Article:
Custom Knives to Remember September 11, 2001

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September 11 knives
Murray Carter’s FS1 Combat Knife sports a three-layer blade of World Trade Center steel and a 1084 carbon steel core. The handle is carbon fiber with nickel pins. Rolf Hettinger of the Fire Department of the City of New York (FDNY) made the cross from WTC steel and stamped it with the date 9/11/01. (All photos via Murray Carter)

Here’s how one knifemaker forged a knife from 9/11 wreckage to fundraise for families affected by the attacks.

Do you remember where you were on Sept. 11, 2001, at 8:45 a.m. EDT when an American Airlines Boeing 767 loaded with 20,000 gallons of jet fuel crashed into the north tower of the World Trade Center in New York City? That day was forever etched in many of our minds as a reminder of how paramount it is to safeguard our freedoms.

One knifemaker, Murray Carter, never forgot that day. He was approached to collaborate with FDNY343 and Building Homes for Heroes® to forge a knife from World Trade Center steel, and told BLADE he was humbled at the opportunity.

Sept. 11 wreckage photos
Pieces of iron from the World Trade Center appear as they looked before (bottom) and after (top) light surface grinding to facilitate forge welding.

Building Homes for Heroes is a national non-profit, non-partisan 501(c)(3) organization founded in 2006. It has been at the forefront of making a significant difference in the lives of wounded American service members and their families, including those affected by the 9/11 attacks.

The knife Murray made went to auction, with all proceeds from the auction to be distributed to first responders who were directly affected by the 9/11 attacks.

World Trade Center steel knife
The three-layer blade of a Carter Cutlery chef’s knife is forged with WTC steel and a 1084 carbon steel core. The ironwood handle has a brass bolster. Judging from how much use Carter’s kitchen knives get, Murray opined this is probably the most valuable use of the precious WTC steel. Above the knife is a portion of the raw material from which the blade was forged.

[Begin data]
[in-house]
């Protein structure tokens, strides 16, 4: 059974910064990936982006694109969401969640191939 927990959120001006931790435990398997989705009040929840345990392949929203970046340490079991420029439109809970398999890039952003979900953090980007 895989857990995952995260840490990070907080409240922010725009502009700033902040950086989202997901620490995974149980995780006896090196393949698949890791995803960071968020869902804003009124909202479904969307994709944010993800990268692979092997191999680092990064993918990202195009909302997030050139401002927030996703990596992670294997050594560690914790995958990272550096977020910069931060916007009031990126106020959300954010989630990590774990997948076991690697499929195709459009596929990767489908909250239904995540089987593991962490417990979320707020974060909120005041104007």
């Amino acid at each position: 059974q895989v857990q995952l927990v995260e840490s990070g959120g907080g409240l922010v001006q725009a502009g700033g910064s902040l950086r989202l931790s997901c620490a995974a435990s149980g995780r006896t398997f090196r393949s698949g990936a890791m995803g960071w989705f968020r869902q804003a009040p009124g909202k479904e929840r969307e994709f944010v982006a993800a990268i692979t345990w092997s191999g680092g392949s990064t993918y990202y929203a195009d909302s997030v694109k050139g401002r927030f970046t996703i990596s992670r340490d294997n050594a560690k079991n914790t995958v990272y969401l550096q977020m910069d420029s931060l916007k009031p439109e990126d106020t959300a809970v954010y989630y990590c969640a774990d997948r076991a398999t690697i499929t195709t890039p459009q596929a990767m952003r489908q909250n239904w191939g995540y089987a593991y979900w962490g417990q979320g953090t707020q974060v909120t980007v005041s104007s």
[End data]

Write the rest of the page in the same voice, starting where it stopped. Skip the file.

World Trade Center commemorative knife
Here are the beginning (bottom level), middle (mid-level bar of steel) and end products (top level) of forge welding World Trade Center iron into a usable blade with a 1084 core. The blade is water-quenched for maximum sharpness and edge retention, and the blade surface still retains the soul-infused character of the WTC steel.

As he noted, “Being entrusted to recreate useful cutting tools from remnants of the WTC was an honor and one of the most humbling tasks of my 29-year career.”

This past November, FDNY 343 RIDE flew Murray to New York to give a presentation and explain what he did with the WTC steel and how it was used in a three-layer laminate to create high-performance knives. It was an experience Murray said he will never forget.

September 11 commemorative knife
The three pieces to be forge welded into a blade are, from left, two pieces of WTC iron and 1084 core shown both before grinding and polishing and after.

“It went incredibly well,” he noted. “Best of all was that I got to meet many of the New York Fire Department members, as well as many American military heroes—they are all heroes, all first responders—and there was such a huge sentiment of being proud to be American. It was a very refreshing spirit to witness.”

The knife went for $10,500, with all proceeds going to Homes for Heroes.

Murrary Carter custom knives
A Carter Cutlery bowie sports a three-layer blade of WTC steel with a 1084 steel core, a brass guard and Sambar stag handle.
Murray Carter neck knife
A Carter Cutlery neck knife gets the three-layer WTC/1084 carbon steel blade treatment and an ironwood handle.

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